It is expected that some of the fundamental particles that will be discovered by the high energy collisions of atoms at Cern will answer some questions we have been tantalizingly close to discovering already; how did the universe get started? Currently, we’ve proved experimentally what happened a couple of millionths of a second after the expansion of the universe began. But prior to that, there is a gap in our knowledge. Hawking is convinced that the distance to discovering the origin of the universe can be bridged without resorting to supernatural explanations.

And, as this Anglican priest and scientist points out, even if Hawking is correct, that isn’t the end of God:

Fraser Watts, an Anglican priest and Cambridge expert in the history of science, said that it’s not the existence of the universe that proves the existence of God.

But, he said, “a creator God provides a reasonable and credible explanation of why there is a universe, and … it is somewhat more likely that there is a God than that there is not. That view is not undermined by what Hawking has said.”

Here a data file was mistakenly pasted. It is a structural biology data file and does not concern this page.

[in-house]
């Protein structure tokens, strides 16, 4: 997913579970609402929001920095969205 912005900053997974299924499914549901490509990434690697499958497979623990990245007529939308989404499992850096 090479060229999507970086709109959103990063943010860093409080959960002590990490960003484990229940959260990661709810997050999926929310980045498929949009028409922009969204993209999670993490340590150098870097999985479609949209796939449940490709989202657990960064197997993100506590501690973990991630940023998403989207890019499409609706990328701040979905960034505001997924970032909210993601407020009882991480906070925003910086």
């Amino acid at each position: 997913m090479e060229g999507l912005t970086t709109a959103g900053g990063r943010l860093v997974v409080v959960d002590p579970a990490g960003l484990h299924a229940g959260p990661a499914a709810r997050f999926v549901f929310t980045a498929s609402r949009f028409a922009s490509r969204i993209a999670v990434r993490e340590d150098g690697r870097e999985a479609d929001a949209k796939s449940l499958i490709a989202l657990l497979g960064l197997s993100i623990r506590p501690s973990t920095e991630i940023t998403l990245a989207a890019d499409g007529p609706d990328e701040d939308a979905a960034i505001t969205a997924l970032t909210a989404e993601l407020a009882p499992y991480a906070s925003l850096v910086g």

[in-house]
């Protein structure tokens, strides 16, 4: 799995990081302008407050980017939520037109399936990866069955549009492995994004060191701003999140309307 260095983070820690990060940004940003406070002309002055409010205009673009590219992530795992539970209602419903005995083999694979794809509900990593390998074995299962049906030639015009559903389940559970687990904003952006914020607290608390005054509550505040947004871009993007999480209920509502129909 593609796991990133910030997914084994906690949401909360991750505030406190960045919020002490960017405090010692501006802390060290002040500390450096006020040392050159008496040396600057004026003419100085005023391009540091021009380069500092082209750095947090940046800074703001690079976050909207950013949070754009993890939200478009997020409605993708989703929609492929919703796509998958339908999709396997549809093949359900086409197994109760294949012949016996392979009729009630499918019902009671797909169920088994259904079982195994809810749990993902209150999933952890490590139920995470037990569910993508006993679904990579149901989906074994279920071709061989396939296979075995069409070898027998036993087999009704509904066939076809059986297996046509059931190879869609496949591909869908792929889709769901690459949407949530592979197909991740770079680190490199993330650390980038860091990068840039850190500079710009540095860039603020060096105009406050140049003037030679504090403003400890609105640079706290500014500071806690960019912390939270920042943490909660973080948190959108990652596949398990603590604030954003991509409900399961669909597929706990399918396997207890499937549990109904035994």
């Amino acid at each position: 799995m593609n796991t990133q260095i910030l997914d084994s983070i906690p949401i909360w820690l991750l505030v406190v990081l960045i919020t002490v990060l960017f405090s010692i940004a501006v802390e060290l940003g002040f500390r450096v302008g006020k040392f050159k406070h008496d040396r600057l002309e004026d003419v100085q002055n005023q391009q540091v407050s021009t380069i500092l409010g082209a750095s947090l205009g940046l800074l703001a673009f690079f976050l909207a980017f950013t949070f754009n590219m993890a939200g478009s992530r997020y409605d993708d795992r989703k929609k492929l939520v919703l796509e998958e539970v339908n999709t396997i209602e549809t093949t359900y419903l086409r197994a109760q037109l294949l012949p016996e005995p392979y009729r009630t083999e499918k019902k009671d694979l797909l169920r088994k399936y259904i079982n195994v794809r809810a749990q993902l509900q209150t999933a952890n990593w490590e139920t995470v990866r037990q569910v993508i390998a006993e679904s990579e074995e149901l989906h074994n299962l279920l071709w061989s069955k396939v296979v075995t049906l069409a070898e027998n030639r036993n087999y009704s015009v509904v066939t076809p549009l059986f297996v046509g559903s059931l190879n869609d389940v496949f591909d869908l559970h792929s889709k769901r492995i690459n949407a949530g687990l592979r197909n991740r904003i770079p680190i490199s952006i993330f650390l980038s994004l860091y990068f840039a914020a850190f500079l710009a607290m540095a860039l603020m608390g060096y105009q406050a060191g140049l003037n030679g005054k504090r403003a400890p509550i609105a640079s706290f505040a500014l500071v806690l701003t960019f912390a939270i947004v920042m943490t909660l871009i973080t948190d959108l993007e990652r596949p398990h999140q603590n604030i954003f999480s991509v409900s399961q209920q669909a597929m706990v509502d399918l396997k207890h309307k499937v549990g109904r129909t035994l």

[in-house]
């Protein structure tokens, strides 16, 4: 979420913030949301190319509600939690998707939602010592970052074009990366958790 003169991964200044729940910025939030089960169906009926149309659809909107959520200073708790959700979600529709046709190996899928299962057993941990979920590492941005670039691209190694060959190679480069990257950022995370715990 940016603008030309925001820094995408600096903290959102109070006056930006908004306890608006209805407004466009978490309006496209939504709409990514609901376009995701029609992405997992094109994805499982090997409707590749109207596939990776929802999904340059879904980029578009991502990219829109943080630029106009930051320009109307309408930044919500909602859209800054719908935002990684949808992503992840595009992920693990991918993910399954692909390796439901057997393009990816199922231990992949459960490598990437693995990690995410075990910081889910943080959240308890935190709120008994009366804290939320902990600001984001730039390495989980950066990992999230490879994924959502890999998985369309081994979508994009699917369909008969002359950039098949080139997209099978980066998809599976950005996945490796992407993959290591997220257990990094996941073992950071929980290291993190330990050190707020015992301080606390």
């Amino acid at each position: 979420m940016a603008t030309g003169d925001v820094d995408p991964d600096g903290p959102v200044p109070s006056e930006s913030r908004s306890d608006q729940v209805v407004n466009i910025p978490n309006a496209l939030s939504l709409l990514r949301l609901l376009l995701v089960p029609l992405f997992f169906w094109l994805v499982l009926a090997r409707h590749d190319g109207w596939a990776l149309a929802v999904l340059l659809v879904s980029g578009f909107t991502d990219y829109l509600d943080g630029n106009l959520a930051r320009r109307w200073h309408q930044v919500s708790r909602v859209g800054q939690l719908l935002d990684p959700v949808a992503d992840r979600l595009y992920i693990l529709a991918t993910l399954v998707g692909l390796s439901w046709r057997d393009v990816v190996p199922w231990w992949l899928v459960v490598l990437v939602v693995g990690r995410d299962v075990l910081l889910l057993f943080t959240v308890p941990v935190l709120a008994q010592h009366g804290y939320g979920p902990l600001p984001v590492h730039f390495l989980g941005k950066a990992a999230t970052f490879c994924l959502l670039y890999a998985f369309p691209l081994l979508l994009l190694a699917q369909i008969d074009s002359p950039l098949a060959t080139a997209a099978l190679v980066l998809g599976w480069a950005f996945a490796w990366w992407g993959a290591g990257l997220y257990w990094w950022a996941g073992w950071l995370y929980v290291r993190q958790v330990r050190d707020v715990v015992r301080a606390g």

What is undermined is the kind of Supreme Being worshiped by most of the world; an all powerful, all seeing entity that butts into everyone’s life and will send you to hell if you fantasize about Rene Pignataro being almost naked, as my 8th grade nun used to warn us boys about.

The kind of God still possible under Hawking’s theories is a static God whose benign presence can be construed by a belief in predestination or, what some philosophers say is a “universal intelligence.” I don’t buy either theory simply because using a reductive argument, you still end up needing faith to make that last leap of illogic in order to “prove” God’s existence.